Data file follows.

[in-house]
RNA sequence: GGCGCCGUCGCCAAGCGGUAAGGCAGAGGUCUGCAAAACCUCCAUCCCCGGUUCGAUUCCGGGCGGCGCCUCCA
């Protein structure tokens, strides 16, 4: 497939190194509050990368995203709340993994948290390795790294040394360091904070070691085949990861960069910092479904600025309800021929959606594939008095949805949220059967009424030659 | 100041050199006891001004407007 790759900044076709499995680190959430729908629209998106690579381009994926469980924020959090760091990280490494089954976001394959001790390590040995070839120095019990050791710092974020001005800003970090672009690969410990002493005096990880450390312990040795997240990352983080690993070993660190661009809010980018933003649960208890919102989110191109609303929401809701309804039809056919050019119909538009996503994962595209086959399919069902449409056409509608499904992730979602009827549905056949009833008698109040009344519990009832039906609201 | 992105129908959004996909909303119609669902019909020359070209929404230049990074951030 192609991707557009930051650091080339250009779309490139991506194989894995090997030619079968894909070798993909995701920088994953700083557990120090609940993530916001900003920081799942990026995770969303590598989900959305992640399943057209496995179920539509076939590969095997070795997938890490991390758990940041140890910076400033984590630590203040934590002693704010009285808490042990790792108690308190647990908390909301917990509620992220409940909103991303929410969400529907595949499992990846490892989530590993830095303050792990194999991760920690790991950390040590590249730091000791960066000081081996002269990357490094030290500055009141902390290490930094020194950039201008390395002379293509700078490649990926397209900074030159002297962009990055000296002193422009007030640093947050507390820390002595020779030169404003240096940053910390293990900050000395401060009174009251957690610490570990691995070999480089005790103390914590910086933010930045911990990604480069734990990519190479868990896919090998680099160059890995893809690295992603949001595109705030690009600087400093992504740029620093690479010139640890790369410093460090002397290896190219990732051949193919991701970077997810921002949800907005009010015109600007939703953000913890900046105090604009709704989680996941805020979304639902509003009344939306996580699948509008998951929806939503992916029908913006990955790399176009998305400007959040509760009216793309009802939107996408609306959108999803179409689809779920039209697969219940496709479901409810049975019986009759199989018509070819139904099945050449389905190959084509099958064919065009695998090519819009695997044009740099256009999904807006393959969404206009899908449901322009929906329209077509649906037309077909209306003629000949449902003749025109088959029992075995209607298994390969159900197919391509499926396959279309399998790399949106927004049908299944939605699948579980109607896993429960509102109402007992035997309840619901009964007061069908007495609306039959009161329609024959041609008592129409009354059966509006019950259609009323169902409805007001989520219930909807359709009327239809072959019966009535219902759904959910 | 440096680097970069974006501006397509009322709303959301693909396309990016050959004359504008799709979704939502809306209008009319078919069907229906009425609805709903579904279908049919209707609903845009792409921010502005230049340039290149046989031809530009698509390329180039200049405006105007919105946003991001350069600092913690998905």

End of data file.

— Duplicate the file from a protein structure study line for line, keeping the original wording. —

[in-house]
RNA sequence: GGCGCCGUCGCCAAGCGGUAAGGCAGAGGUCUGCAAAACCUCCAUCCCCGGUUCGAUUCCGGGCGGCGCCUCCA
């Protein structure tokens, strides 16, 4: 497939190194509050990368995203709340993994948290390795790294040394360091904070070691085949990861960069910092479904600025309800021929959606594939008095949805949220059967009424030659 | 100041050199006891001004407007 790759900044076709499995680190959430729908629209998106690579381009994926469980924020959090760091990280490494089954976001394959001790390590040995070839120095019990050791710092974020001005800003970090672009690969410990002493005096990880450390312990040795997240990352983080690993070993660190661009809010980018933003649960208890919102989110191109609303929401809701309804039809056919050019119909538009996503994962595209086959399919069902449409056409509608499904992730979602009827549905056949009833008698109040009344519990009832039906609201 | 992105129908959004996909909303119609669902019909020359070209929404230049990074951030 192609991707557009930051650091080339250009779309490139991506194989894995090997030619079968894909070798993909995701920088994953700083557990120090609940993530916001900003920081799942990026995770969303590598989900959305992640399943057209496995179920539509076939590969095997070795997938890490991390758990940041140890910076400033984590630590203040934590002693704010009285808490042990790792108690308190647990908390909301917990509620992220409940909103991303929410969400529907595949499992990846490892989530590993830095303050792990194999991760920690790991950390040590590249730091000791960066000081081996002269990357490094030290500055009141902390290490930094020194950039201008390395002379293509700078490649990926397209900074030159002297962009990055000296002193422009007030640093947050507390820390002595020779030169404003240096940053910390293990900050000395401060009174009251957690610490570990691995070999480089005790103390914590910086933010930045911990990604480069734990990519190479868990896919090998680099160059890995893809690295992603949001595109705030690009600087400093992504740029620093690479010139640890790369410093460090002397290896190219990732051949193919991701970077997810921002949800907005009010015109600007939703953000913890900046105090604009709704989680996941805020979304639902509003009344939306996580699948509008998951929806939503992916029908913006990955790399176009998305400007959040509760009216793309009802939107996408609306959108999803179409689809779920039209697969219940496709479901409810049975019986009759199989018509070819139904099945050449389905190959084509099958064919065009695998090519819009695997044009740099256009999904807006393959969404206009899908449901322009929906329209077509649906037309077909209306003629000949449902003749025109088959029992075995209607298994390969159900197919391509499926396959279309399998790399949106927004049908299944939605699948579980109607896993429960509102109402007992035997309840619901009964007061069908007495609306039959009161329609024959041609008592129409009354059966509006019950259609009323169902409805007001989520219930909807359709009327239809072959019966009535219902759904959910 | 440096680097970069974006501006397509009322709303959301693909396309990016050959004359504008799709979704939502809306209008009319078919069907229906009425609805709903579904279908049919209707609903845009792409921010502005230049340039290149046989031809530009698509390329180039200049405006105007919105946003991001350069600092913690998905």